The band was formed in 1993 - using the Ildskjaer monicker – by singer/guitarist Ghash and Obsidian C. who at the time sat behind the drum kit. Upon arrival of Vyl, Obsidian C. switched to the guitar, his first preference. The early line-up issued a demo in 1996 called, Skygger Av Sorg (Shadows Of Grief). The Trondheim-based band reportedly only printed ten copies of the demo.
Despite the band’s own reservations regarding the demo’s quality Italy’s Avantgarde Music offered the band a recording contract and the group entered Brygga Studio in the summer of 1997 to record its debut. Anotehr album for the label was followed by a breach of contract.
The band recruited former Mayhem singer Attila and recorded the Reclaim EP. FaceFront issued it in January of 2004. In December of 2004, Arnt Grønbech, along with fellow musician Steinar Gundersen, were arrested in Canada while on tour as members of Satyricon. They were accused of drugging and raping a woman on the tour bus in Toronto. That tour was consequently cancelled. Frost left in 2004 and was replaced by the band’s old drummer, Vyl. In the same year, the band signed to the Norwegian label, Tabu Recordings, for which the band recorded Armada. This recording introduced bassist Wizziac. A tour with Enslaved and 1349 was announced for late 2006. KOK announced June 10th, 2008 as the North American release date for the band’s Kolossus release. It came on the heals of the tour with Dimmu Borgir and Behemoth (dubbed the Invaluable Darkness Tour Part 2) in April and into early May. The North American tour of Enslaved, Swallow The Sun and Keep Of Kalessin scheduled for May 2009 was cancelled due to logistical issues. Keep Of Kalessin released a new album, called Reptilian, in North America on June 8th 2010 through Nuclear Blast Records. The album was issued in Europe outside Germany, Austria and Switzerland on May 10th through Indie Recordings.
Keep Of Kalessin singer Thebon joined Norwegian thrash band Hellish Outcast in the summer of 2010. He replaced Sjalg Otto Unnison, who was focusing on Leadsledge. Norway's Keep Of Kalessin played its song The Divine Land with Eurovision Song Contest 2009 winner, Norwegian Alexander Rybak, on January 15th, 2011 in the intermission of this year's Norwegian national Eurovision Song Contest competition Melodi Grand Prix. Dark Tranquillity would complete the We Are The Void tour in November, 2012 with Keep Of Kalessin, Warbringer, Dawn Heist and Rota.
KEEP OF KALESSIN - AGNEN: A JOURNEY THROUGH THE DARK - AVANTGARDE/WWIII
Named after a fantasy dragon, the Norwegian black metal act has
an impressive second album. The songs comprise both the mid-paced and
blast-ridden fast and are occasionally Mayhemic circa De Mysteriis...
seems to be a hint of the abhorred synthesizer, yet this sycophant is
well low in the mix. Agnen can descend both in complex patterns and as
head-on collision. Check out the title track where the band kicks off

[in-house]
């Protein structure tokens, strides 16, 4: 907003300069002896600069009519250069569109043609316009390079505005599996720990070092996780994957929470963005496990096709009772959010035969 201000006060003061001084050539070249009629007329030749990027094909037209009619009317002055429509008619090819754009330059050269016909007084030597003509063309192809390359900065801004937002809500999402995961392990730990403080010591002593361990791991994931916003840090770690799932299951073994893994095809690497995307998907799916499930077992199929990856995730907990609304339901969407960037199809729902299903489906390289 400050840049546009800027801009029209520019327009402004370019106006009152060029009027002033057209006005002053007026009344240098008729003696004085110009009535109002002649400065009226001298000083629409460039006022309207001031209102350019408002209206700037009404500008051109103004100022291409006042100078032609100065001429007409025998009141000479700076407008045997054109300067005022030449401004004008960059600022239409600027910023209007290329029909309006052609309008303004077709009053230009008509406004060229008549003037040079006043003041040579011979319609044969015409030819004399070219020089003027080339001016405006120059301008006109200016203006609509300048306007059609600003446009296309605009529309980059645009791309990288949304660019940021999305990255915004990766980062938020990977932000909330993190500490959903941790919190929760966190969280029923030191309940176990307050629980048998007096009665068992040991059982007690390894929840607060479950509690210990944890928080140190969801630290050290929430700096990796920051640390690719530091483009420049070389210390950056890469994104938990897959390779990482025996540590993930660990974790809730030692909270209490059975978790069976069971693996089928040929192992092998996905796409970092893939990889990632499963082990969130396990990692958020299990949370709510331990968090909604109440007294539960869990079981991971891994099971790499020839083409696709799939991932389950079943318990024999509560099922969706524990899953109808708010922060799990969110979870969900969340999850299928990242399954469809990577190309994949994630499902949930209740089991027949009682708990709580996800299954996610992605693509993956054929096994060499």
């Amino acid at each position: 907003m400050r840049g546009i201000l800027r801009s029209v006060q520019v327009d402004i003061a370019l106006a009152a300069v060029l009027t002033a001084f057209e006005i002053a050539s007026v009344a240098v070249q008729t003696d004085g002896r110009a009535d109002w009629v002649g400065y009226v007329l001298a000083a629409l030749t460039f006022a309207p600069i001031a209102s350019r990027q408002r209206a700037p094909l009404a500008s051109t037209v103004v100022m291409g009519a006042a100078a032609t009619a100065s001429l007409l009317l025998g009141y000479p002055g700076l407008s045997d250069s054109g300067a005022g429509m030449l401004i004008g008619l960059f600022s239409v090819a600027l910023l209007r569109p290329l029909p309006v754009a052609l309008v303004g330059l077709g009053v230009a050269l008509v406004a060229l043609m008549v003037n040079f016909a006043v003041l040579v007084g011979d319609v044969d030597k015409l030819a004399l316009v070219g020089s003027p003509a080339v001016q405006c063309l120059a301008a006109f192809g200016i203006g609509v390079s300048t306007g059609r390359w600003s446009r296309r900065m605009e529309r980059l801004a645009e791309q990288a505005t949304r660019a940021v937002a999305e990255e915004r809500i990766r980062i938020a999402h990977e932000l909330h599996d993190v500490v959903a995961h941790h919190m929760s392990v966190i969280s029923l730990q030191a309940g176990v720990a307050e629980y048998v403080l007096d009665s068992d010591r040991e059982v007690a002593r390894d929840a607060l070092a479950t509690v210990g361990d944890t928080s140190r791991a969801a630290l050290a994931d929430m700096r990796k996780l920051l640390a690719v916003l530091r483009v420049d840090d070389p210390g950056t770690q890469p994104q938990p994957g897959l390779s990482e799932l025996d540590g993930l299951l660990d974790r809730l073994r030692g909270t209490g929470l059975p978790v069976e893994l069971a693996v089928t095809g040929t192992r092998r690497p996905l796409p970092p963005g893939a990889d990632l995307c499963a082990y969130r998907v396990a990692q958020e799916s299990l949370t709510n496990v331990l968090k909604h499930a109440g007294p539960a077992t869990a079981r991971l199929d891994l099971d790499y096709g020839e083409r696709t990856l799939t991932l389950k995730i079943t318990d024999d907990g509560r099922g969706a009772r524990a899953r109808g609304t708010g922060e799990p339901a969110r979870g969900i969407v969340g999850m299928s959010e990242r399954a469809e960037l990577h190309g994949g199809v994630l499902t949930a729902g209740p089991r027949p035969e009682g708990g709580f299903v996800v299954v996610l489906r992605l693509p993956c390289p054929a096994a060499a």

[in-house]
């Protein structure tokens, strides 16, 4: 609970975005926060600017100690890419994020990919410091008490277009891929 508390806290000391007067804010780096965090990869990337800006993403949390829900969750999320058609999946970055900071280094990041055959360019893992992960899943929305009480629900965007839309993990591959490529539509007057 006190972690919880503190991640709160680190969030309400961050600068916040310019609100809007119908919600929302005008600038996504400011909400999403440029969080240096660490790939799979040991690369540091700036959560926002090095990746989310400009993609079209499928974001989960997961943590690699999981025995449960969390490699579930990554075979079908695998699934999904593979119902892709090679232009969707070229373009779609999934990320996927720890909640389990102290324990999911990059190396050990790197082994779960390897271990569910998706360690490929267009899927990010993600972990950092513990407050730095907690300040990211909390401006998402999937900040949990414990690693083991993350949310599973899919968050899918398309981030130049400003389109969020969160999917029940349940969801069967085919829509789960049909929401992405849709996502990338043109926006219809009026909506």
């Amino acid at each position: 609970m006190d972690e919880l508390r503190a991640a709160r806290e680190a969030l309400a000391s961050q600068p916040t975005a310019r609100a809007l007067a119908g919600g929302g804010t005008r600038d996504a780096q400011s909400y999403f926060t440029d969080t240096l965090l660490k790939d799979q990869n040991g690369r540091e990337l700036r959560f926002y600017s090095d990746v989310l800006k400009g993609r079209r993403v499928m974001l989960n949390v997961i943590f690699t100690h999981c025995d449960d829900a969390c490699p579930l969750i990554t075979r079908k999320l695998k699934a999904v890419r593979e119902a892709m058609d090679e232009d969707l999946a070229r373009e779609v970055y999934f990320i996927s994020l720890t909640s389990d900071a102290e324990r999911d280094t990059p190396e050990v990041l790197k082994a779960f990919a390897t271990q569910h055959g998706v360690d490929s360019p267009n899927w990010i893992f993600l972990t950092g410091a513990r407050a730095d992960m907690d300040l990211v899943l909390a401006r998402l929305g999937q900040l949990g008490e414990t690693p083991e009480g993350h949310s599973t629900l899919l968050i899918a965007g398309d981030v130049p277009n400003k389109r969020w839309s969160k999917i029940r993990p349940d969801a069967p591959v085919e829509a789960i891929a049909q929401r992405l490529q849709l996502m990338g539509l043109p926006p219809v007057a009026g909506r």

consciously stealing thrashing mad from Assassin - what a head banging
The vocals are well tortured and the sound generally good, if a little
uneven. Lastly, and it might be my pressing, wouldn't the cover be much
impressive were it brighter?
KEEP OF KALESSIN – ARMADA – CANDLELIGHT
Certainly not the first band to do this but Keep Of Kalessin seems to be trying very hard to balance the melodic with the heavy on Armada. Here one finds the usual synthesizers and clean vocals mixed with the heavier and more traditional black metal elements. It is inevitable that a band risks easily surrendering the effects of the heavier songs when they incorporate other elements on their songs and Armada is no exception. The inclusion of a thrashier songs like Many Are We gives this one more variation but the album, all 49 minutes of it, loses it somehow despite having heavy, fast and above average black metal moments in the vein of Dissection, Satyricon et al. – Anna Tergel
KEEP OF KALESSIN – KOLOSSUS – NUCLEAR BLAST
Nuclear Blast tells Metallian that Keep Of Kalessin is, “Norway’s Next Legends in the making!” Quite frankly, and despite a grade of ‘seventy’ (i.e. ‘good’) the band plays itself out of not only legendary status, but also near-legendary. The band’s airbrush sketch, which actually reminds one of the cheesy portraits they draw in the malls, notwithstanding KoK has some powerful and exciting moments with the performing ability to back it up, but it is the quartet’s insistence that it needs to be grandiose or epic that pushes KKK right back down. Alternate songs on the album are instances of smooth and clean speed black metal with amazing drumming and sporadic lead work that staggers. Then the band does one of two things. It either goes into a simplified late-Satyricon mode or more probably pulls a crappy Borknagar on the listener and begins to strum acoustically, bring in the synthesizers and croon nostalgically. The vocals’ weakness when not backed up by power and instrumentation are especially hopeless. Unfortunately, the Norwegians insist on abandoning a pure metal approach for the grandeur of these artistic manners one too many times. Still, the mark of seventy out of a possible hundred points is an indication of the group’s capability, which is highlighted by the clean sound, even if the band falls short once again. – Anna Tergel